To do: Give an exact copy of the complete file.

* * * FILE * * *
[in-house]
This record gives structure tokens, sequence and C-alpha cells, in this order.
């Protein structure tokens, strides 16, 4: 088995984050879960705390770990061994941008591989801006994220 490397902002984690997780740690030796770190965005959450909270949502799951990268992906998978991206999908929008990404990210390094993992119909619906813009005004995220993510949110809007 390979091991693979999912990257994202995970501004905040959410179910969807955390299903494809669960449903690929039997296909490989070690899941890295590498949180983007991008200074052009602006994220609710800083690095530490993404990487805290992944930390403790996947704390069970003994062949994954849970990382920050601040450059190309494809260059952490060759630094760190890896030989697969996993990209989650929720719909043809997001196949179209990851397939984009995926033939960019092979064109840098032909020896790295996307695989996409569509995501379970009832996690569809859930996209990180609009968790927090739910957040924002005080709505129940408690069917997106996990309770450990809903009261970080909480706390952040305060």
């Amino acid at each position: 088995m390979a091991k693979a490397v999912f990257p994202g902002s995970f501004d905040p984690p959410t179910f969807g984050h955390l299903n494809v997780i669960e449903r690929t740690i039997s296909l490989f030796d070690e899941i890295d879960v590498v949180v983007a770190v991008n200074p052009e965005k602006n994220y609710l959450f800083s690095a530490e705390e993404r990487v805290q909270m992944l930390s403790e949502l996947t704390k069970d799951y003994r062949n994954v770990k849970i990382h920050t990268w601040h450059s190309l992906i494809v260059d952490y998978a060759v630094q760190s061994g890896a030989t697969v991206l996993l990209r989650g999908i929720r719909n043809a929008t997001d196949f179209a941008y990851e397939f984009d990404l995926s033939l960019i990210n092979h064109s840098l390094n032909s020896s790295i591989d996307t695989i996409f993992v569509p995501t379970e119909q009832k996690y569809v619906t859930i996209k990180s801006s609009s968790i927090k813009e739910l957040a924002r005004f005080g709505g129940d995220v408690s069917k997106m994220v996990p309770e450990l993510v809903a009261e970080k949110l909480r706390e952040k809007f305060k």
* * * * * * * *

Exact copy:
[in-house]
This record gives structure tokens, sequence and C-alpha cells, in this order.
């Protein structure tokens, strides 16, 4: 088995984050879960705390770990061994941008591989801006994220 490397902002984690997780740690030796770190965005959450909270949502799951990268992906998978991206999908929008990404990210390094993992119909619906813009005004995220993510949110809007 390979091991693979999912990257994202995970501004905040959410179910969807955390299903494809669960449903690929039997296909490989070690899941890295590498949180983007991008200074052009602006994220609710800083690095530490993404990487805290992944930390403790996947704390069970003994062949994954849970990382920050601040450059190309494809260059952490060759630094760190890896030989697969996993990209989650929720719909043809997001196949179209990851397939984009995926033939960019092979064109840098032909020896790295996307695989996409569509995501379970009832996690569809859930996209990180609009968790927090739910957040924002005080709505129940408690069917997106996990309770450990809903009261970080909480706390952040305060």
């Amino acid at each position: 088995m390979a091991k693979a490397v999912f990257p994202g902002s995970f501004d905040p984690p959410t179910f969807g984050h955390l299903n494809v997780i669960e449903r690929t740690i039997s296909l490989f030796d070690e899941i890295d879960v590498v949180v983007a770190v991008n200074p052009e965005k602006n994220y609710l959450f800083s690095a530490e705390e993404r990487v805290q909270m992944l930390s403790e949502l996947t704390k069970d799951y003994r062949n994954v770990k849970i990382h920050t990268w601040h450059s190309l992906i494809v260059d952490y998978a060759v630094q760190s061994g890896a030989t697969v991206l996993l990209r989650g999908i929720r719909n043809a929008t997001d196949f179209a941008y990851e397939f984009d990404l995926s033939l960019i990210n092979h064109s840098l390094n032909s020896s790295i591989d996307t695989i996409f993992v569509p995501t379970e119909q009832k996690y569809v619906t859930i996209k990180s801006s609009s968790i927090k813009e739910l957040a924002r005004f005080g709505g129940d995220v408690s069917k997106m994220v996990p309770e450990l993510v809903a009261e970080k949110l909480r706390e952040k809007f305060k």